9. There have been philosophical objections to this. Bentham described them as a tax on litigation. He railed against that policy in trenchant terms: Justice is the security which the law provides us with, or professes to provide us with, for everything we value, or ought to value for property, for liberty, for honour, and for life. It is that possession which is worth all others put together: for it includes all others. A denial of justice is the very quintessence of injury, the sum and substance of all sorts of injuries. It is not robbery only, enslavement only, insult only, homicide only – it is robbery, enslavement, insult, homicide all in one. The statesman who contributes to put justice out of reach, the financier who comes into the house with a law-tax in his hand, is an accessory after the fact to every crime; every villain may hail him brother, every malefactor may boast of him as an accomplice.
10. Although the principle of charging fees was much debated well into the nineteenth century as a result of Bentham’s influential abhorrence of the practice, the charging of a fee as a contribution to the cost of providing a system of justice has become so well-established that it would be sterile to question it. Nonetheless the principle set out in clause 40 should never be forgotten. On the last major anniversary of Magna Carta, the 750th in 1965, it was invoked by the then Lord Chancellor in correspondence with the Finance Ministry to mitigate a proposal to raise fees. In the conclusion to a letter, he simply stated:
‘Magna Carta, whose 750th anniversary we are about to celebrate, provides that we will not sell justice to the people […] I think that in this respect the principle of Magna Carta ought to be maintained.’
11. Clause 40 has therefore been generally understood as permitting the charging of fees, provided that the charging of fees does not fetter or impede access to justice. Therefore the issue for debate has been understood as one of balancing the amount which the general tax revenue ought to contribute (because of the duty of the state to provide access to justice and its interest in ensuring an effective system for justice) and a reasonable level of charge to persons who use the courts. However the starkness of the issues have at times been masked through charging fees for a court process that is often formal but which many have to use. The classic example has been probate fees which, when inheritance taxes were high, made little impact on the administration of an estate, but provided a handsome source of revenue which sustained the court system in England and Wales for many decades.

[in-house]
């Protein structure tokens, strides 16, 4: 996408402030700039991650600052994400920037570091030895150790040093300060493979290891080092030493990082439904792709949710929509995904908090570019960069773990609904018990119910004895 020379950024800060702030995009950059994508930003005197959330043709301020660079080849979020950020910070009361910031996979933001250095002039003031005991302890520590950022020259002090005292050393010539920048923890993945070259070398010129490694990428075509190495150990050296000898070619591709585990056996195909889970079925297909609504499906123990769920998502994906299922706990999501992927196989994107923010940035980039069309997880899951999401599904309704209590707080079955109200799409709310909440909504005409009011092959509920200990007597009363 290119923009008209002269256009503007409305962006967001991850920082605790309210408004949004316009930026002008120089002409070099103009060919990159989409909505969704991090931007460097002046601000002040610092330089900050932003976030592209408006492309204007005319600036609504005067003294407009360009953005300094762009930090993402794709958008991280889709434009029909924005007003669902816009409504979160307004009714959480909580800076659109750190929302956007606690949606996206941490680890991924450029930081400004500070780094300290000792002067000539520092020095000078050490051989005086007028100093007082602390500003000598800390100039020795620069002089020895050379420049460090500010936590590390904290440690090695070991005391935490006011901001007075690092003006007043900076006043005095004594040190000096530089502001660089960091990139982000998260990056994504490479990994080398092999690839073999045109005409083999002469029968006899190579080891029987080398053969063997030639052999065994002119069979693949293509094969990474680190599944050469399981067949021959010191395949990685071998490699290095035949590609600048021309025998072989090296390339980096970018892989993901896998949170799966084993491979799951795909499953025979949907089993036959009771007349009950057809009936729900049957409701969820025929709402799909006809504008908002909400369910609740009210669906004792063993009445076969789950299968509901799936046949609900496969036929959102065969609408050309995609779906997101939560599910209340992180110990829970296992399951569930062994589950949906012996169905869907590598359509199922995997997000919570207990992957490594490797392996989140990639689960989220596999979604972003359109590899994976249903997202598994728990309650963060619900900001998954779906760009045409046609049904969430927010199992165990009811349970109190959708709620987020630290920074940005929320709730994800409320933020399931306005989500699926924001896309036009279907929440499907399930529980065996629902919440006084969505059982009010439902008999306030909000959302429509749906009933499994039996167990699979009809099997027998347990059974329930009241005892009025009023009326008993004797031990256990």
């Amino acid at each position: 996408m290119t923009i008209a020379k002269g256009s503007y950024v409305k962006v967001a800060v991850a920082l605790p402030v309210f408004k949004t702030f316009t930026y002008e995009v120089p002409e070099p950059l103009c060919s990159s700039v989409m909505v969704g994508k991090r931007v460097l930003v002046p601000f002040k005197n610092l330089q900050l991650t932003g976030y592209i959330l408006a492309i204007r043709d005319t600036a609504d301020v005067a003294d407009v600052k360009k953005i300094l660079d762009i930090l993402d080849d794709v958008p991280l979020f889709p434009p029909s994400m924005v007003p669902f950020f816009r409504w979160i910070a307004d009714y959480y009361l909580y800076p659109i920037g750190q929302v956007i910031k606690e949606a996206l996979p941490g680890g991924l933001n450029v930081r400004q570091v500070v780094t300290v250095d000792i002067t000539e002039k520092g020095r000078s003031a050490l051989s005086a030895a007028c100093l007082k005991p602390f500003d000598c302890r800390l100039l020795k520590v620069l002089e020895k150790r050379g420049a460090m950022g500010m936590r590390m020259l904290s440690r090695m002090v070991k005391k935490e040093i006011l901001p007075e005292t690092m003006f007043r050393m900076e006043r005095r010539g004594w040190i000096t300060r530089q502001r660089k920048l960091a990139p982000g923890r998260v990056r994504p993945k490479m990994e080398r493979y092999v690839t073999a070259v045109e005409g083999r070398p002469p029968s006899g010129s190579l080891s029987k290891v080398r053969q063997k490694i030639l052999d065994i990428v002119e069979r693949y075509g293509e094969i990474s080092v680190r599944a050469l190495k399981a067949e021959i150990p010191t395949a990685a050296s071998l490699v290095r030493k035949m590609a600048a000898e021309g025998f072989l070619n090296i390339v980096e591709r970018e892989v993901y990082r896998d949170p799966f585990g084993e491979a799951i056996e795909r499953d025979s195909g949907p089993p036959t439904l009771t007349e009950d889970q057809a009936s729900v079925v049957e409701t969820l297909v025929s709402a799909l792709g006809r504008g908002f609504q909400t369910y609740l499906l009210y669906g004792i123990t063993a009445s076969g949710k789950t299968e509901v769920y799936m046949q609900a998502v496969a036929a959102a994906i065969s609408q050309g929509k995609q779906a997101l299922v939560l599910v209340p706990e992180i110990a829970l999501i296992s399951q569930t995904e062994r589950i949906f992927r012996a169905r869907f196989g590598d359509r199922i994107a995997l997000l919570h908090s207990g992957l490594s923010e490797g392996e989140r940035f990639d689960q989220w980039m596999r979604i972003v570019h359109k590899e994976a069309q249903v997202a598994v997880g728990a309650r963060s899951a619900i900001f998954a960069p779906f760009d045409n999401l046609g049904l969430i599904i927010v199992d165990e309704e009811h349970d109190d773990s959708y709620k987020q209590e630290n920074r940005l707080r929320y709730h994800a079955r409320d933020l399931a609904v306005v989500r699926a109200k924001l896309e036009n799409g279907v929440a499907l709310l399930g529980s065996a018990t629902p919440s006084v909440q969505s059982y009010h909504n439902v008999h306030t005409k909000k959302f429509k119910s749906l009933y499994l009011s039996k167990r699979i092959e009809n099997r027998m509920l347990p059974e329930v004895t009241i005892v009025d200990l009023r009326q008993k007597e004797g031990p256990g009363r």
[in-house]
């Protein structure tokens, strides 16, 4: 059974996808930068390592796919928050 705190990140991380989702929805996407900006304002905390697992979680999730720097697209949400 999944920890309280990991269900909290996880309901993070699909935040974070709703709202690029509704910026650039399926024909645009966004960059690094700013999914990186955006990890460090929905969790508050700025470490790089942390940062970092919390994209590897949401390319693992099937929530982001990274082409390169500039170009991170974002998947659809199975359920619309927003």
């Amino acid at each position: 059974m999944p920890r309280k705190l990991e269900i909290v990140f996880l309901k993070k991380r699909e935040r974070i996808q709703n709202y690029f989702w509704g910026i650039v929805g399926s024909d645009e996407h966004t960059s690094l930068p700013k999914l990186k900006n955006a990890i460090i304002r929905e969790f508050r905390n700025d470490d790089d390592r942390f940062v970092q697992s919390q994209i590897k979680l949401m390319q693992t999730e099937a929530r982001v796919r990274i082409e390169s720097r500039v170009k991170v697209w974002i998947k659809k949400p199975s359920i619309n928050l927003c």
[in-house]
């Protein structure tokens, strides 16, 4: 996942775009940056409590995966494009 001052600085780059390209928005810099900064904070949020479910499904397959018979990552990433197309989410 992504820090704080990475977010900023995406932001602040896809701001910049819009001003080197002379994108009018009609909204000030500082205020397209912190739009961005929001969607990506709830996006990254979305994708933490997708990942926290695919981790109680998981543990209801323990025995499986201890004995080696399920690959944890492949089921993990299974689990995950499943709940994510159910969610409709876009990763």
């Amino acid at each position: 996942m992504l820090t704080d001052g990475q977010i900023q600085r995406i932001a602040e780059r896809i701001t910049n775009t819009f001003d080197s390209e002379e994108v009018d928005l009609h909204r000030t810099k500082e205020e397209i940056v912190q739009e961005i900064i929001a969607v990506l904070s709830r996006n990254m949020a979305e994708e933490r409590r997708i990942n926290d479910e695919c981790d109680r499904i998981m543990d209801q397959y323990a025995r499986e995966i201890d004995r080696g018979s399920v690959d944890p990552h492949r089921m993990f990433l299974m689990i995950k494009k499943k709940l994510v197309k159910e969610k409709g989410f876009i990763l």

12. However, much better transparency in state accounting and a tendency to treat access to justice as another public service, combined with increased pressures on public finances, has made this balancing exercise acute. We have seen in England and Wales significant increases in court fees and the introduction in April of this year of mandatory fees to be paid by those convicted of crimes (either by plea or verdict). Whilst the judiciary has taken the view in modern times that modest fees in civil, family and tribunal cases are permissible and in accordance with the provisions of Magna Carta – and has made powerful submissions about the level of fees – it has left the balance as a matter for Parliament to determine.
13. Nonetheless the scale of court fees together with the cost of legal assistance is putting access to justice out of the reach of most, imperilling a core principle of Magna Carta. It is something that the judiciary, working with the executive and legislative branches of the state, needs to address. Overhauling the administration of justice is one way of overcoming these challenges, a topic to which I will return.
14. This concern about access to justice also leads to the next issue: the private provision of justice which some have seen as a possible alternative to the provision of justice by the state through the courts.
The proper scope of the private provision of justice
15. I will first return to Magna Carta. The state has always permitted a degree of the private provision of justice, but made clear that the state has a vital interest in litigation. For example, clause 24 provided: ‘No sheriff, constable, coroners, or other of our bailiffs may hold pleas of our Crown.’